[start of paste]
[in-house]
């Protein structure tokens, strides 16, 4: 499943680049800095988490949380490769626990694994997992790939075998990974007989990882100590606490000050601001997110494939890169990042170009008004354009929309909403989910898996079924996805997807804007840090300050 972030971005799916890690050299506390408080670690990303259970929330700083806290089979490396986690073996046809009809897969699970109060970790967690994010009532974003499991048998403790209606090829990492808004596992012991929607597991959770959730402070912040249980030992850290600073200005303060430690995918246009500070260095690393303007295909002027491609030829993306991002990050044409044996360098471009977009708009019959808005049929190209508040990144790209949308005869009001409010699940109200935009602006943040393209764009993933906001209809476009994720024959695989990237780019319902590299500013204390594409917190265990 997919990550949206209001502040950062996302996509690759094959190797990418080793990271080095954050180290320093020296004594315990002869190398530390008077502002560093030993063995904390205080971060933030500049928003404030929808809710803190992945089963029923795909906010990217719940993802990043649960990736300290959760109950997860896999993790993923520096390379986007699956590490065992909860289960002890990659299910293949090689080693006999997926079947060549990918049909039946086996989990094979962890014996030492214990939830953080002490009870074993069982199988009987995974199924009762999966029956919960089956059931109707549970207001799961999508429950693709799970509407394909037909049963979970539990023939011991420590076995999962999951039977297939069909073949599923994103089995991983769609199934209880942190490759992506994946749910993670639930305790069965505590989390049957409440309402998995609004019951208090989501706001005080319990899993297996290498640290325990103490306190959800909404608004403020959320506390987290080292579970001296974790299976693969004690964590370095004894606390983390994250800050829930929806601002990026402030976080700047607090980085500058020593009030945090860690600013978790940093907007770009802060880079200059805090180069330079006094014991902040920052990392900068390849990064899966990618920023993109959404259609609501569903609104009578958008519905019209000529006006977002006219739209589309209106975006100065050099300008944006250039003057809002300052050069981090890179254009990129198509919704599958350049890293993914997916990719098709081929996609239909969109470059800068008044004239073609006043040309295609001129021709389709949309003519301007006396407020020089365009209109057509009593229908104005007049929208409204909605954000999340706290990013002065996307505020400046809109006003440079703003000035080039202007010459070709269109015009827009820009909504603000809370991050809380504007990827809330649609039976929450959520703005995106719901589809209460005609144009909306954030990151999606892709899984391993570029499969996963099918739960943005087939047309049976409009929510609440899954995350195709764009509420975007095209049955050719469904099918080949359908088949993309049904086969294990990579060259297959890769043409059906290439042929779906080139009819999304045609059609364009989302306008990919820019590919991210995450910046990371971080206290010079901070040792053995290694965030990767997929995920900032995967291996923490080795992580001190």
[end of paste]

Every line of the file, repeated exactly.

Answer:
[in-house]
């Protein structure tokens, strides 16, 4: 499943680049800095988490949380490769626990694994997992790939075998990974007989990882100590606490000050601001997110494939890169990042170009008004354009929309909403989910898996079924996805997807804007840090300050 972030971005799916890690050299506390408080670690990303259970929330700083806290089979490396986690073996046809009809897969699970109060970790967690994010009532974003499991048998403790209606090829990492808004596992012991929607597991959770959730402070912040249980030992850290600073200005303060430690995918246009500070260095690393303007295909002027491609030829993306991002990050044409044996360098471009977009708009019959808005049929190209508040990144790209949308005869009001409010699940109200935009602006943040393209764009993933906001209809476009994720024959695989990237780019319902590299500013204390594409917190265990 997919990550949206209001502040950062996302996509690759094959190797990418080793990271080095954050180290320093020296004594315990002869190398530390008077502002560093030993063995904390205080971060933030500049928003404030929808809710803190992945089963029923795909906010990217719940993802990043649960990736300290959760109950997860896999993790993923520096390379986007699956590490065992909860289960002890990659299910293949090689080693006999997926079947060549990918049909039946086996989990094979962890014996030492214990939830953080002490009870074993069982199988009987995974199924009762999966029956919960089956059931109707549970207001799961999508429950693709799970509407394909037909049963979970539990023939011991420590076995999962999951039977297939069909073949599923994103089995991983769609199934209880942190490759992506994946749910993670639930305790069965505590989390049957409440309402998995609004019951208090989501706001005080319990899993297996290498640290325990103490306190959800909404608004403020959320506390987290080292579970001296974790299976693969004690964590370095004894606390983390994250800050829930929806601002990026402030976080700047607090980085500058020593009030945090860690600013978790940093907007770009802060880079200059805090180069330079006094014991902040920052990392900068390849990064899966990618920023993109959404259609609501569903609104009578958008519905019209000529006006977002006219739209589309209106975006100065050099300008944006250039003057809002300052050069981090890179254009990129198509919704599958350049890293993914997916990719098709081929996609239909969109470059800068008044004239073609006043040309295609001129021709389709949309003519301007006396407020020089365009209109057509009593229908104005007049929208409204909605954000999340706290990013002065996307505020400046809109006003440079703003000035080039202007010459070709269109015009827009820009909504603000809370991050809380504007990827809330649609039976929450959520703005995106719901589809209460005609144009909306954030990151999606892709899984391993570029499969996963099918739960943005087939047309049976409009929510609440899954995350195709764009509420975007095209049955050719469904099918080949359908088949993309049904086969294990990579060259297959890769043409059906290439042929779906080139009819999304045609059609364009989302306008990919820019590919991210995450910046990371971080206290010079901070040792053995290694965030990767997929995920900032995967291996923490080795992580001190």